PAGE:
This past weekend, I gave a lecture at the USC Advanced Endoscopic Sinus Surgery Course on the impact of nasal surgery for snoring and obstructive sleep apnea.  A previous blog post examined recent research showing that studies show that nasal surgery, by itself, does not alleviate sleep apnea in most patients but that it can improve sleep quality and symptoms like sleepiness.  I want to expand on that previous post to discuss the role of nasal surgery for snoring.

Snoring surgery success depends on determining what areas of the breathing passages are causing the snoring, whether in the Nasal, Palate, or Tongue Regions that I outline on my main website: sleep-doctor.com.  Often an individual will have more than one of these Regions involved, leading to my recommendation of a combination of surgical procedures.  One of the most common questions I face with my patients is how much benefit a more-limited approach that focuses on the nose only would offer for curing snoring.

anatomical drawing showing nasal surgery for snoring

Why should someone consider nasal surgery for snoring?

There are 3 reasons to undergo nasal surgery as snoring treatment:

  • Improving nasal breathing, helpful someone breathe better during the day and night
  • By itself for snoring treatment, especially if someone only snores when they breathe through their mouth
  • As combination treatment, in addition to other surgical procedures or oral appliances

There are many studies showing that nasal surgery–whether of the nasal septum, turbinates, sinuses, or the outside of the nose–can improve nasal obstruction and other related problems.  In addition, improving nasal obstruction is one of the few things that can convert someone from being a mouth breather to a nose breather.  Finally, treatments for the throat like palate surgery for snoring (such as the Pillar Procedure) or an oral appliance will only work if someone is breathing well through their nose.

So what are the results for nasal surgery for snoring?

There are many studies evaluating the impact of nasal surgery by itself in the treatment of sleep apnea.  However, relatively few studies have examined the results for snoring.  The previous blog post I mentioned discussed an article in the September 2015 issue of Otolaryngology–Head and Neck Surgery examining nasal surgery for sleep apnea.  In short, the study showed that nasal surgery can improve important symptoms such as sleepiness and a measure of sleep apnea called the respiratory disturbance index (capturing incomplete blockage of breathing that is enough to wake up someone from sleep) but does not generally achieve a significant improvement in the apnea-hypopnea index that measures more-substantial blockage of breathing.  For anyone interested in hearing more, the journal has posted a podcast concerning the study and the perspectives from Dr. Lisa Ishii (lead author) and me.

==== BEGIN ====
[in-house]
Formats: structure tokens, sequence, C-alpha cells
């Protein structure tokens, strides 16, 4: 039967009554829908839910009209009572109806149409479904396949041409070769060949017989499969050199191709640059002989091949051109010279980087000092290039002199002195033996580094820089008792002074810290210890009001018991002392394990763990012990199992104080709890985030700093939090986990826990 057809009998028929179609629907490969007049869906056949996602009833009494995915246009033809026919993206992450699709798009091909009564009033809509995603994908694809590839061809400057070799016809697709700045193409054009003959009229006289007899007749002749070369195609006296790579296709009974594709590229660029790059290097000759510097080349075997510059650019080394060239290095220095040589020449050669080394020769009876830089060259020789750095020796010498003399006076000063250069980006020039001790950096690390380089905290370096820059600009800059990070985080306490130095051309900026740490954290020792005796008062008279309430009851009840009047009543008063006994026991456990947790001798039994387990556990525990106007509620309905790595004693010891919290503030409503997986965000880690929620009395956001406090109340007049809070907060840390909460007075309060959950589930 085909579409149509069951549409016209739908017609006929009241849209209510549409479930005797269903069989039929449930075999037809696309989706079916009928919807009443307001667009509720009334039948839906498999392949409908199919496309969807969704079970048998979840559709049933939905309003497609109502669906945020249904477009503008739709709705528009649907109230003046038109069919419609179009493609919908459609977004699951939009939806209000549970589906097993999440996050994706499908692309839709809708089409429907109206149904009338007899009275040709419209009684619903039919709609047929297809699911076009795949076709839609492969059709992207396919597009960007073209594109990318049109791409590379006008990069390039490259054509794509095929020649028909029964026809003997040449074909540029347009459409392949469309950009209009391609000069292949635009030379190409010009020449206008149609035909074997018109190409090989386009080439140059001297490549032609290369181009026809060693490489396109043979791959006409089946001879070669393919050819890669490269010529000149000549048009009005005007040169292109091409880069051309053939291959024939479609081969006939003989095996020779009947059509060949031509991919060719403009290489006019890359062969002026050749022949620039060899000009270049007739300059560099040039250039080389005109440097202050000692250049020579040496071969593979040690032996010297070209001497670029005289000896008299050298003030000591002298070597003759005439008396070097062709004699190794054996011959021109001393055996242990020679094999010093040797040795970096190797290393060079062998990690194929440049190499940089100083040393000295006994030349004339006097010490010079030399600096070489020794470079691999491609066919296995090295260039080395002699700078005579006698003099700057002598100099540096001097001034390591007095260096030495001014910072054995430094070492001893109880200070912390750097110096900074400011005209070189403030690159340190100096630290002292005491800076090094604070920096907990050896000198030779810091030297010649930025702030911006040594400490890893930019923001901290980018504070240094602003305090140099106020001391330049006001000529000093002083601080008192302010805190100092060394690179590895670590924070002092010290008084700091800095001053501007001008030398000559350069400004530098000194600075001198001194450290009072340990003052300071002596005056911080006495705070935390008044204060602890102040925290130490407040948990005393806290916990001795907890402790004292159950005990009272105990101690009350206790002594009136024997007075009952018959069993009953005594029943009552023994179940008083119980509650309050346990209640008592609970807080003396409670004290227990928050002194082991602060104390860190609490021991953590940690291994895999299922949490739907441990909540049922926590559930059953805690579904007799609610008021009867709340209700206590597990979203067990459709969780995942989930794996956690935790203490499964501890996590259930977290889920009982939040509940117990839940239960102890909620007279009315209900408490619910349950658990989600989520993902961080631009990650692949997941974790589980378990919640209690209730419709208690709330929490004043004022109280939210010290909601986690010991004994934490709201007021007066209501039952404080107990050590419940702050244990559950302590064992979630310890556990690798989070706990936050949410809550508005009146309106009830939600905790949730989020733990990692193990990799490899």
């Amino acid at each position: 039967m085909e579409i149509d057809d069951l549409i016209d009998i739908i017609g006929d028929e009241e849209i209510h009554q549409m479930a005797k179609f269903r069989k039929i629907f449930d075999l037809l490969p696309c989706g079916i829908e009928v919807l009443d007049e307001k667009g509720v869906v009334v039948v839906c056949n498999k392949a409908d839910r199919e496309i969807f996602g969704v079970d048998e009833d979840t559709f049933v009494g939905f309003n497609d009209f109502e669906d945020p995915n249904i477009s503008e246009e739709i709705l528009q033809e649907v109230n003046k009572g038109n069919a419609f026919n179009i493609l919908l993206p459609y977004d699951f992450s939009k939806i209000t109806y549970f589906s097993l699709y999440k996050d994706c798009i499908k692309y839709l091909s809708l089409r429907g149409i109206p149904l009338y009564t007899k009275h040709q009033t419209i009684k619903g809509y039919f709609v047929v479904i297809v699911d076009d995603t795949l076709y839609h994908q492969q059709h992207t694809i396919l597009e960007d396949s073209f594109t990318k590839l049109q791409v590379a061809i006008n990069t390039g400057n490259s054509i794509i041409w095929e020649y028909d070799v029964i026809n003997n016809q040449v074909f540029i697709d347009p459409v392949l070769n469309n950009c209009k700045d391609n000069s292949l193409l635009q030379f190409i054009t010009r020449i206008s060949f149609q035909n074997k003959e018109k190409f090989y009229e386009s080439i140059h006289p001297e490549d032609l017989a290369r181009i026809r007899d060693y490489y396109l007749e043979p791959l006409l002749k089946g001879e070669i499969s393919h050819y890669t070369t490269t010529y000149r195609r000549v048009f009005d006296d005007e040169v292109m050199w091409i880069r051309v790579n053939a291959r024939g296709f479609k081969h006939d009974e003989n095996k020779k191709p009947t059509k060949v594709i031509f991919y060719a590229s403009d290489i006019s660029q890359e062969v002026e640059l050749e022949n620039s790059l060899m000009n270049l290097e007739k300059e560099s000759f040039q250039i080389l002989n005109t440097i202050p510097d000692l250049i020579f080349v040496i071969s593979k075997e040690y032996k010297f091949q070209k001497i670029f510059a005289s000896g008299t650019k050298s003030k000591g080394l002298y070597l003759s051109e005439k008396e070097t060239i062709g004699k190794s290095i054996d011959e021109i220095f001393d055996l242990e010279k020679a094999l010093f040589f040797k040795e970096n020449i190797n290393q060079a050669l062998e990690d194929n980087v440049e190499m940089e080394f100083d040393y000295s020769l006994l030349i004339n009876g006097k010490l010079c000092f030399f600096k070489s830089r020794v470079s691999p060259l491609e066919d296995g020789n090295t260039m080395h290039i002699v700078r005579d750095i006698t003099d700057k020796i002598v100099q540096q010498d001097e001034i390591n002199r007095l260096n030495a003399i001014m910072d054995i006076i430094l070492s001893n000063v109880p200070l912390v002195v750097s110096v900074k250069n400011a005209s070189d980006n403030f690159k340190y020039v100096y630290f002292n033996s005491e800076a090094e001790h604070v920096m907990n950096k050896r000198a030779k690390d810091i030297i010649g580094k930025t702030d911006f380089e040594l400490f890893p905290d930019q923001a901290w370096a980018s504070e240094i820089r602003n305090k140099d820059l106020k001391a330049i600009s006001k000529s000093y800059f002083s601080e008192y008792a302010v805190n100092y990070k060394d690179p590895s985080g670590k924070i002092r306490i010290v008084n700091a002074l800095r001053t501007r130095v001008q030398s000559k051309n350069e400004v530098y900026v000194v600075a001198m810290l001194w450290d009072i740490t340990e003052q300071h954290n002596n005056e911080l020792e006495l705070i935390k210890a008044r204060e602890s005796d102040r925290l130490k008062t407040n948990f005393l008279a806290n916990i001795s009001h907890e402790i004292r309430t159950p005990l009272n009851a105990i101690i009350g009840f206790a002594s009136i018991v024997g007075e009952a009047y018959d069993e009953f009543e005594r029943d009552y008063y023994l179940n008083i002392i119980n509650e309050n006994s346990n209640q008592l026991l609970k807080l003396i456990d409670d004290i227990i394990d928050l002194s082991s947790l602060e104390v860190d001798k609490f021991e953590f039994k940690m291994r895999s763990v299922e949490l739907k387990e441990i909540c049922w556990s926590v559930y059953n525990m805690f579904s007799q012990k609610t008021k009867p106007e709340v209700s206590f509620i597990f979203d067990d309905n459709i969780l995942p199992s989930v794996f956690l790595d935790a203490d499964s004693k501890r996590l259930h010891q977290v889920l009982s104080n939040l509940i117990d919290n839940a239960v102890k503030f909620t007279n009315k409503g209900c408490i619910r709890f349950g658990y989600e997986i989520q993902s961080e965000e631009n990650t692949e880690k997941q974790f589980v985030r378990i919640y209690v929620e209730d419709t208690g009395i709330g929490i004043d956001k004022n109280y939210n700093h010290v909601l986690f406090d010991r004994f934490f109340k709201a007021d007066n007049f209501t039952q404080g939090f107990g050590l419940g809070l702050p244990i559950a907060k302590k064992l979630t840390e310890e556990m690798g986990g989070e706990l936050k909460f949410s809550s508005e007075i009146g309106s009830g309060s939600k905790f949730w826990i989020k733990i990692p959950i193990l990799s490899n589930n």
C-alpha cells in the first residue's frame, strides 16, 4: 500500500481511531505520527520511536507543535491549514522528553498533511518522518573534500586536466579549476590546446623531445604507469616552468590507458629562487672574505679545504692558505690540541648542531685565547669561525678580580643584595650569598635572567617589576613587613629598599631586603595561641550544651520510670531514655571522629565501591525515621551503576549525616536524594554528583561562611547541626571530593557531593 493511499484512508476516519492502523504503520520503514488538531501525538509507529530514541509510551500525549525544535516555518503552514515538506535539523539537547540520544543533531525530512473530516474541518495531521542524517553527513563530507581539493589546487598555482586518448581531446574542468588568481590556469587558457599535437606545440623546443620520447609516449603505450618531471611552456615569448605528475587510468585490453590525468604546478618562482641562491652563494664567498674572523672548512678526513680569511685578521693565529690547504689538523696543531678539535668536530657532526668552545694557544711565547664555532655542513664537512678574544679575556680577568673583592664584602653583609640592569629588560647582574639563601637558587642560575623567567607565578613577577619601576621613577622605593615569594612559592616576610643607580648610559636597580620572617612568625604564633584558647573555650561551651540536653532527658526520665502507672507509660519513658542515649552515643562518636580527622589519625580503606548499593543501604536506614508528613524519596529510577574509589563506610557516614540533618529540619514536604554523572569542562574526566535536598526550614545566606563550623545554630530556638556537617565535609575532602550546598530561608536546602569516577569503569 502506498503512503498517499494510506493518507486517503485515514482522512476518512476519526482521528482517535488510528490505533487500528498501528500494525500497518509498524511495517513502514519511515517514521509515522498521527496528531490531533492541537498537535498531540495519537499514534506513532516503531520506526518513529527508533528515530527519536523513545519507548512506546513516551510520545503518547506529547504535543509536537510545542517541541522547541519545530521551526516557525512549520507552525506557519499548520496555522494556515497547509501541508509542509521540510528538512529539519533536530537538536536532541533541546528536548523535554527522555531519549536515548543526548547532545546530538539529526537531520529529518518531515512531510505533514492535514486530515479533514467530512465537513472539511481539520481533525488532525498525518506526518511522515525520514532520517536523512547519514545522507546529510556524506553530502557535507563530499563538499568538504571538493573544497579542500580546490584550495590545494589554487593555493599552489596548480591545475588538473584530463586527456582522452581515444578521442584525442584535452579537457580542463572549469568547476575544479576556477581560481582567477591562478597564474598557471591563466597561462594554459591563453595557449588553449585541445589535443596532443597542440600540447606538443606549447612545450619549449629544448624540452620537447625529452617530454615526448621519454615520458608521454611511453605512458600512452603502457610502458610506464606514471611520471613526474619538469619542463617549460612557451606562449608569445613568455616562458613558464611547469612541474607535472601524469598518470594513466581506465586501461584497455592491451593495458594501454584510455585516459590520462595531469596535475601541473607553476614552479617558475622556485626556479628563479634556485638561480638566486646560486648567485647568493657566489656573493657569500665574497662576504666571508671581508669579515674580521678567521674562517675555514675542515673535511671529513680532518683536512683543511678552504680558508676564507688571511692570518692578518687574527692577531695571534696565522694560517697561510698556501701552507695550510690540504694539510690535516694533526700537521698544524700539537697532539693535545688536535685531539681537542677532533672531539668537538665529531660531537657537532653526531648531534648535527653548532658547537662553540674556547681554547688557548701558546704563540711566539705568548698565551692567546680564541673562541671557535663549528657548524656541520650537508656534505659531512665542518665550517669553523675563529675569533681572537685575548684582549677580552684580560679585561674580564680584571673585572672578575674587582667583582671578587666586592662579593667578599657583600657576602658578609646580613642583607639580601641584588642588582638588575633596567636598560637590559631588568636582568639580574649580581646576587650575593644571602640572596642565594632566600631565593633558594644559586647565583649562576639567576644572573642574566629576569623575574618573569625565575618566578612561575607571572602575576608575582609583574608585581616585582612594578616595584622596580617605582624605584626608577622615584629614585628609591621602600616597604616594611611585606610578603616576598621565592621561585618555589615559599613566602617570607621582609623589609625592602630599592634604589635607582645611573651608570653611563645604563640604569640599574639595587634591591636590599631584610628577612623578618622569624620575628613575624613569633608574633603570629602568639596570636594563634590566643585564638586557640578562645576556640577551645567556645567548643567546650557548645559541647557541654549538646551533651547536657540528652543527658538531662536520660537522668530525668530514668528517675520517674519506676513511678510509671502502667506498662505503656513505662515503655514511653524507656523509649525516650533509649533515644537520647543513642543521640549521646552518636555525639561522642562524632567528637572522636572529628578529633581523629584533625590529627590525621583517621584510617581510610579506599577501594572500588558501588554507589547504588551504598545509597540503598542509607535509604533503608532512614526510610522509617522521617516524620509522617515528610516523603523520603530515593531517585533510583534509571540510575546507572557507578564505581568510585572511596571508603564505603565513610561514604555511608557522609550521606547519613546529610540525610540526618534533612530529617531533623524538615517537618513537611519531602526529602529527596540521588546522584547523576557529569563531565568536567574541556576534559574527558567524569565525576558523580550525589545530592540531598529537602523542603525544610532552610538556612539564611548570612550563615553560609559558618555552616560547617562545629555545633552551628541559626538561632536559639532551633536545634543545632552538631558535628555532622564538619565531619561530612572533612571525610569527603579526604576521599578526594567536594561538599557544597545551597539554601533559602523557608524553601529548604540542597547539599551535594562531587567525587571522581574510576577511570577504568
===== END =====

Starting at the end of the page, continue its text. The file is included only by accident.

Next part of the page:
This agrees with my own experience.  I have many patients with loud snoring who have it clear up completely with nasal surgery alone.  However, for significant sleep apnea, usually more than just nasal surgery is required.  For example, I was just speaking with one patient who had severe sleep apnea and felt that the problem was related to breathing through the nose only.  After nasal surgery, nasal breathing was dramatically better, as were the symptoms of sleep apnea.  We performed a follow up sleep study in spite of this tremendous improvement, and the study showed that the fairly severe sleep apnea did improve quite a bit but did not clear up completely.  The good news is that we will be proceeding with additional treatment, and the patient will find even more benefit, whether for health or getting good sleep to get the most out of life.

What do I tell my patients?

When it comes to nasal surgery for snoring, the impact likely depends on a number of factors:

  • the degree of nasal obstruction and the improvement in breathing that occurs after treatment (bigger improvements make a bigger difference)
  • the degree of snoring or sleep apnea (snoring and mild obstructive sleep apnea likely have a better chance of clearing up than moderate to severe sleep apnea)
  • the change from breathing through the mouth (generally bad for snoring and sleep apnea) to through the nose

I have no crystal ball, but these are my opinions based on dedicating my career to the surgical evaluation and treatment of snoring and obstructive sleep apnea.  Based on a personalized approach to shared decisionmaking with patients, even when the chances of clearing up sleep apnea are low, sometimes I will treat nasal breathing as a first step and reevaluate before proceeding with additional procedures.  Sometimes we are all surprised by how much benefit we see after nasal surgery.

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